Estimating Nuclear Radius Through Closest Approach, Can't We Just Give The Alpha Particle Whatever Kinetic Energy We Want?

When you fire an alpha particle at a nucleus, the electrostatic forces repel each other, causing it to slow down to a stop before accelerating back in the opposite direction. So the initial kinetic energy is equal to the electrostatic potential energy it has at the point of instantaneous rest, and then you can rearrange the equation to look like this: $$r=\frac{1}{4 \pi \epsilon_0}\frac{Q_{\alpha}Q_n}{E_k}$$ The concept makes intuitive sense to me, you should be able to deduce something about a nucleus' radius by firing positively charged particles at it. But the equation has me confused, can you not just fire the alpha particle with a greater velocity, thus greater kinetic energy, and now your estimation for the radius will be smaller?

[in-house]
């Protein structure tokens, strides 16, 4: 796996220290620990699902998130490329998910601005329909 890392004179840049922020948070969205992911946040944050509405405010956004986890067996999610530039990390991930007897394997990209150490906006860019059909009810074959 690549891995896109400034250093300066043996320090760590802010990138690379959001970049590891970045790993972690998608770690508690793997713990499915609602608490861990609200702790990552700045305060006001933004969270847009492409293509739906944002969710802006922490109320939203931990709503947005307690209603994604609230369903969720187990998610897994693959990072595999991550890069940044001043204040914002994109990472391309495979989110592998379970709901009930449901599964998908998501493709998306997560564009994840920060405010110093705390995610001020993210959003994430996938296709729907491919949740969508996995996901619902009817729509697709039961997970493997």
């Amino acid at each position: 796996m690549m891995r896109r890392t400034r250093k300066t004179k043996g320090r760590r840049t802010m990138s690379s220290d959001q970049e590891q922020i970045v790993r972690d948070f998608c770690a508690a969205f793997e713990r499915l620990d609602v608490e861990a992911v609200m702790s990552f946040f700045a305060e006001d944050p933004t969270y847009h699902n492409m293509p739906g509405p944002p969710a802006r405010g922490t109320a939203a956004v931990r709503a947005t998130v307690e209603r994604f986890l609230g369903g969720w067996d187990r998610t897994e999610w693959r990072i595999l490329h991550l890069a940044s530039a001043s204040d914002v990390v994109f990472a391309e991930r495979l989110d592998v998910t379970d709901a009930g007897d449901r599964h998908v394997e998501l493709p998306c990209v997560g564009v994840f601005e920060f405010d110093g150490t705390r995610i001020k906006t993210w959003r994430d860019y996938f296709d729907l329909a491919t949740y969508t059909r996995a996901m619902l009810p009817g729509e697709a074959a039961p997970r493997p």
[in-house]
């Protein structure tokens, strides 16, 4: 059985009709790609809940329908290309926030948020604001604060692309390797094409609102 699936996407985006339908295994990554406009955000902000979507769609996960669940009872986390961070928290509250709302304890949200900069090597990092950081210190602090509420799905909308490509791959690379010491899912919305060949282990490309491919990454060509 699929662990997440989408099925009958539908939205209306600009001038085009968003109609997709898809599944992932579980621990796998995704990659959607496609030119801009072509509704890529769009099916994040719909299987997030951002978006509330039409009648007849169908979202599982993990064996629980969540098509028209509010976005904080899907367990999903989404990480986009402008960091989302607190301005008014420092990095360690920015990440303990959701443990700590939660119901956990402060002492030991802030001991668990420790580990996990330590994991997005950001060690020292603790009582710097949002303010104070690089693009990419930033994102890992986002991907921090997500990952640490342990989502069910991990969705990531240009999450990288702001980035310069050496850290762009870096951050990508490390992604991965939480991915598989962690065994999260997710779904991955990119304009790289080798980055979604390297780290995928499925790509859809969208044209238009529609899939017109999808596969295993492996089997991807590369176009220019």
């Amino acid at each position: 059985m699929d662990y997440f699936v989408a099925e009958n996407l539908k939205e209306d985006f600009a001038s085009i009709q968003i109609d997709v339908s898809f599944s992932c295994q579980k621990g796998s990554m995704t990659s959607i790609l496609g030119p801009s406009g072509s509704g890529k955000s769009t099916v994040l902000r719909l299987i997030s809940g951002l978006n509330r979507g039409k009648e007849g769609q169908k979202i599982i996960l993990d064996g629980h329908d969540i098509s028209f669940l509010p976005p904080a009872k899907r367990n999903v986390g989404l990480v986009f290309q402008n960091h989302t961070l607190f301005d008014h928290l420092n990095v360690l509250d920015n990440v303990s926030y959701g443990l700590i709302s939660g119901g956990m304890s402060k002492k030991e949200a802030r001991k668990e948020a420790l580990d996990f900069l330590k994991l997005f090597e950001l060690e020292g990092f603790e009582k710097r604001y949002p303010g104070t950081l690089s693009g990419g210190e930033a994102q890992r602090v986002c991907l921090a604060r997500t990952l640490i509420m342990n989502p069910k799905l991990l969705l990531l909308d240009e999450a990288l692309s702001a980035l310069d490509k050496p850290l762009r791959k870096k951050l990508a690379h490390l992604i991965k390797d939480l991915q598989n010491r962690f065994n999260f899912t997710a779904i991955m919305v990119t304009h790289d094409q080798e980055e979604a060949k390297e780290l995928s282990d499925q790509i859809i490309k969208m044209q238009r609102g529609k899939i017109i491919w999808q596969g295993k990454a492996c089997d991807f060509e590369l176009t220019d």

So if you choose the velocity at which the alpha particle is released carefully, you could make the estimation equal whatever you want it to equal?

• Well, one keeps increasing the $\alpha$ energy until the scattering process stops being Rutherford-like. Then you know something changed. (Of course, one keeps increasing it to fully map out the scattering process to get detail on excited nuclear states, induced nuclear reactions, and whatnot - classic nuclear physics stuff). – Jon Custer Jul 11 '18 at 13:15
• Of course once you have accelerators you can just dial the beam energy as needed (within the energy limits and precision of you machine, of course). But at the very beginning they had to settle for naturally available sources which simply come with the line energies they come with. There is no dial to turn. – dmckee --- ex-moderator kitten Dec 20 '19 at 16:30